Six years ago, in the late summer of 1997, a selfless paragon of virtue, Mother Theresa, died as she had lived, serving others, in the squalor of Calcutta, India. But news of her death was almost totally eclipsed by the violent, late-night demise, in a mangled car in a Paris tunnel, of Britain’s Princess Diana.
Last week, there was a similar eclipse, as the death of two entertainers almost completely overshadowed the passing of one of the towering intellects of the 20th Century. As the premature death of actor John Ritter and the long-expected death of country singer Johnny Cash captured the attention of the media, a 95-year-old giant quietly slipped away at the end of a truly remarkable life.
Teller was a brilliant nuclear physicist whose contemporaries included
J. Robert Oppenheimer and Albert Einstein. Though he was known as “the
Father of the H-Bomb,” Teller always said he would have preferred to
be a concert pianist. If he was to be known as the “father” of anything,
he once said, he really wanted to be known simply as the father of his
children. As for his work, he wrote that he wanted to be remembered
as “a founding member of the Lawrence Livermore National Laboratory
in California, which
Budapest in 1908, Teller was educated in Germany. He came to the United
States in 1935 during the rise of Nazi-sponsored anti-Semitism in Europe.
In the 1950s, he co-founded the Livermore Laboratory and served as its director. He remained a director emeritus there until his death last week.
A life-long believer in peace through strength, Teller was in his seventies when he headed up President Ronald Reagan’s Strategic Defense Initiative (SDI), the project many believe broke the back of the Soviet Union and ended the Cold War.
Two years ago, at 93, Edward Teller was awarded the Corvin Medal, bestowed by the Hungarian government for exceptional achievement in the arts and sciences. At the ceremony, it was explained that the Hungarian Prime Minister had revived the Corvin Medal, which was last awarded in 1930, specifically to honor Dr. Teller.
“I am standing face to face with history,” said one of the Hungarian delegates. “The name of Edward Teller is more than just a person, it is a symbol for Hungary. Edward Teller is the most distinguished Hungarian living in the world today.”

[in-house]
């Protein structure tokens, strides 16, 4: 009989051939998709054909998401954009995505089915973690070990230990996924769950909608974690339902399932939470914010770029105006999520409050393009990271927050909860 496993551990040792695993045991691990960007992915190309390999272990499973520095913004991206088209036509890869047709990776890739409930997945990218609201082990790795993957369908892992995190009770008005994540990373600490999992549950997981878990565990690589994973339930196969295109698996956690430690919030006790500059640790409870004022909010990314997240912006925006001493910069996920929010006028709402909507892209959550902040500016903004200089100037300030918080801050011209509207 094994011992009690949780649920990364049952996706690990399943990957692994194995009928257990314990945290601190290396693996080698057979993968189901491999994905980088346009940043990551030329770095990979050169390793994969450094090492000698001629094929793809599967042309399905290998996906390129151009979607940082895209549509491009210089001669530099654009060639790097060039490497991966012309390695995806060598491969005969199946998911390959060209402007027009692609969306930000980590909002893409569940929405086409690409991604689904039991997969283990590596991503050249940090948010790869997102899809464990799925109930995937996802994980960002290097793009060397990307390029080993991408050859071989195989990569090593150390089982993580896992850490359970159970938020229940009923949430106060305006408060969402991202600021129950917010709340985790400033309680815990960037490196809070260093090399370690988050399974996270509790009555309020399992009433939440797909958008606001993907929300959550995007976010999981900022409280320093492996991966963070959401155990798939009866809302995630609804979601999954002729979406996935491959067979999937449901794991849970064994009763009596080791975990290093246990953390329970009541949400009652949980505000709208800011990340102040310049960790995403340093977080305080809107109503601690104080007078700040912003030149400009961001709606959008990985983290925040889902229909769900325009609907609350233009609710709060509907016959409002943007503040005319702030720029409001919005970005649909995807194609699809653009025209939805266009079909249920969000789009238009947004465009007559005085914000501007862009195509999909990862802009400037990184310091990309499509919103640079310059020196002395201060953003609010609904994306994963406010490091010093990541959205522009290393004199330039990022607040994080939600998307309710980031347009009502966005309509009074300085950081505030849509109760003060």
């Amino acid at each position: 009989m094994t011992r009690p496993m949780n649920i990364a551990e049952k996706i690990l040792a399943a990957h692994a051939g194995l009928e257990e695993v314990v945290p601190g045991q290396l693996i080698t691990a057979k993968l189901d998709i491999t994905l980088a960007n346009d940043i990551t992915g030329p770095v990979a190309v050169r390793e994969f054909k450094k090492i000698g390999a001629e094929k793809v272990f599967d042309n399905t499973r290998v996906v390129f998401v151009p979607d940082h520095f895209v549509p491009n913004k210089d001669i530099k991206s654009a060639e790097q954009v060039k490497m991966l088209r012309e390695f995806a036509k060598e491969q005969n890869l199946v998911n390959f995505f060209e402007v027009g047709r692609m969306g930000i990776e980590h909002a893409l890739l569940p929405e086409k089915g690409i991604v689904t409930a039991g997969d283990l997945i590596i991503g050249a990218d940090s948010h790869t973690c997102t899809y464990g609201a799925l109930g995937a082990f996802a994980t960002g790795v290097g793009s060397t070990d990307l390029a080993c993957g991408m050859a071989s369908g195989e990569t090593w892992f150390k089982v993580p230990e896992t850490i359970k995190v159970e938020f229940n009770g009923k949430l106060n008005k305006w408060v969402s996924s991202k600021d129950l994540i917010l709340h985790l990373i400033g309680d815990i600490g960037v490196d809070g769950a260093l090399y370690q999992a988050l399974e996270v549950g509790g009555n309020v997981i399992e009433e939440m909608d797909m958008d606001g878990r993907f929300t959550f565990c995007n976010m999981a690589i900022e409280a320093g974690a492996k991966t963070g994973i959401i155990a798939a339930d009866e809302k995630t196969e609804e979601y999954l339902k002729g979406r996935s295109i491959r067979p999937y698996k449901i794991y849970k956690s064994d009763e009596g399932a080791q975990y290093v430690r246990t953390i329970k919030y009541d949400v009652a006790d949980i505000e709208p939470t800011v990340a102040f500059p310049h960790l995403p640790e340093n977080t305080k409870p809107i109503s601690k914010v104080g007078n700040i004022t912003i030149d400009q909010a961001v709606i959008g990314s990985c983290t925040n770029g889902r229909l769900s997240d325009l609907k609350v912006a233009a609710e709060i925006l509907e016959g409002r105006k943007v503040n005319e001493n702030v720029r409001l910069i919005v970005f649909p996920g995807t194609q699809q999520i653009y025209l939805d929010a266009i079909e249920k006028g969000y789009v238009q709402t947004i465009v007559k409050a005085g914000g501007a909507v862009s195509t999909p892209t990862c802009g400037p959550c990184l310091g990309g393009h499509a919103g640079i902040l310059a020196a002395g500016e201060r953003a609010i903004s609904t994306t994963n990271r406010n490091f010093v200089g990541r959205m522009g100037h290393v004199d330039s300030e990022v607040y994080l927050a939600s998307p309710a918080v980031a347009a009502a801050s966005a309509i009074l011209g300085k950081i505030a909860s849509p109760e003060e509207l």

Another delegate said that the prime minister considered Teller’s contributions toward ending the Cold War to be “the primary force behind the fact that Hungary is again a free nation.”
I had the honor of meeting Dr. Teller on two different occasions when he came to Omaha in 1994 to campaign for a young, conservative congressional candidate for whom I was working at the time. The first time Dr. Teller came to town, I remember putting him on a local radio talk show and listening to him explain for ten minutes the difference between fusion and fission technology. None of us understood any of it, but it was fascinating to listen to this man hold forth on the mysteries of atom.
During the second trip, I arranged a press conference for Dr. Teller and our congressional candidate at the SAC Museum, which at that time was still located at Offutt Air Force Base.
Afterward, we walked around the museum, looking at the displays. As we rounded a corner, I suddenly realized that we were looking at a display of the H-Bomb – the very weapon Dr. Teller had invented – and I understood the feeling described by that Hungarian delegate. I was standing next to a legend, a giant, a man who had developed the most terrible weapon ever devised by man, and who had spent the rest of his life making sure it never had to be used. I was in the presence of a truly beautiful mind.
Few men can ever say they saved the lives of millions. Dr. Edward Teller is gone now, but his legacy lives on through the generations whose security was assured by his work.
Patton is a freelance columnist who has served as a political
speechwriter and public policy advisor at the federal, state and local
levels. His weekly columns can be read in newspapers across the country,
and on www.GOPUSA.com, where he
serves as the Nebraska Editor.